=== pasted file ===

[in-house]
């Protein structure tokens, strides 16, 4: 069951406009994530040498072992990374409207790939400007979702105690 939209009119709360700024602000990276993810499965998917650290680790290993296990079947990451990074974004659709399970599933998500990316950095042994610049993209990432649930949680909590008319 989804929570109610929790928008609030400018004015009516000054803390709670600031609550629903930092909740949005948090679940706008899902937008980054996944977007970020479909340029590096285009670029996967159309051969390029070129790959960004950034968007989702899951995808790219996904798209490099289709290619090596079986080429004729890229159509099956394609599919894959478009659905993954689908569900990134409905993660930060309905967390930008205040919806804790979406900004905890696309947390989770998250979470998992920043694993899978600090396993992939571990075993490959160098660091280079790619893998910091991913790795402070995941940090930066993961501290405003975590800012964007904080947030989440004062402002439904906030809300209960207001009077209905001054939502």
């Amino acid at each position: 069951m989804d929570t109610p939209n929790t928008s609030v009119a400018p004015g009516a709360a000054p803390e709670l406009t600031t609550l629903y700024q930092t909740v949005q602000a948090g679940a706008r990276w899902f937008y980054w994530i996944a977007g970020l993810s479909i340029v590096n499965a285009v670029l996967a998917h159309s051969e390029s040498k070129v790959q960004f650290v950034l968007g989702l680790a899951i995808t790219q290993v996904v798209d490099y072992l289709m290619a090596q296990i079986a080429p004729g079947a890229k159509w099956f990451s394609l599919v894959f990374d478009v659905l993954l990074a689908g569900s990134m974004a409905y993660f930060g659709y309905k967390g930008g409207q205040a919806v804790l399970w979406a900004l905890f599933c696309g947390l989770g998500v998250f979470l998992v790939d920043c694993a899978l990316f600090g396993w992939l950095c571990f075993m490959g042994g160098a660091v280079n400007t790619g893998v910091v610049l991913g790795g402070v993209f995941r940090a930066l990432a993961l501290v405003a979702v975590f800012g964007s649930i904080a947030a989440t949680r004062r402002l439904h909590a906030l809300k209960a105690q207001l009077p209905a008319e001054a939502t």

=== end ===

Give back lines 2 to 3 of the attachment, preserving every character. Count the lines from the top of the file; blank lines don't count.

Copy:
């Protein structure tokens, strides 16, 4: 069951406009994530040498072992990374409207790939400007979702105690 939209009119709360700024602000990276993810499965998917650290680790290993296990079947990451990074974004659709399970599933998500990316950095042994610049993209990432649930949680909590008319 989804929570109610929790928008609030400018004015009516000054803390709670600031609550629903930092909740949005948090679940706008899902937008980054996944977007970020479909340029590096285009670029996967159309051969390029070129790959960004950034968007989702899951995808790219996904798209490099289709290619090596079986080429004729890229159509099956394609599919894959478009659905993954689908569900990134409905993660930060309905967390930008205040919806804790979406900004905890696309947390989770998250979470998992920043694993899978600090396993992939571990075993490959160098660091280079790619893998910091991913790795402070995941940090930066993961501290405003975590800012964007904080947030989440004062402002439904906030809300209960207001009077209905001054939502």
């Amino acid at each position: 069951m989804d929570t109610p939209n929790t928008s609030v009119a400018p004015g009516a709360a000054p803390e709670l406009t600031t609550l629903y700024q930092t909740v949005q602000a948090g679940a706008r990276w899902f937008y980054w994530i996944a977007g970020l993810s479909i340029v590096n499965a285009v670029l996967a998917h159309s051969e390029s040498k070129v790959q960004f650290v950034l968007g989702l680790a899951i995808t790219q290993v996904v798209d490099y072992l289709m290619a090596q296990i079986a080429p004729g079947a890229k159509w099956f990451s394609l599919v894959f990374d478009v659905l993954l990074a689908g569900s990134m974004a409905y993660f930060g659709y309905k967390g930008g409207q205040a919806v804790l399970w979406a900004l905890f599933c696309g947390l989770g998500v998250f979470l998992v790939d920043c694993a899978l990316f600090g396993w992939l950095c571990f075993m490959g042994g160098a660091v280079n400007t790619g893998v910091v610049l991913g790795g402070v993209f995941r940090a930066l990432a993961l501290v405003a979702v975590f800012g964007s649930i904080a947030a989440t949680r004062r402002l439904h909590a906030l809300k209960a105690q207001l009077p209905a008319e001054a939502t």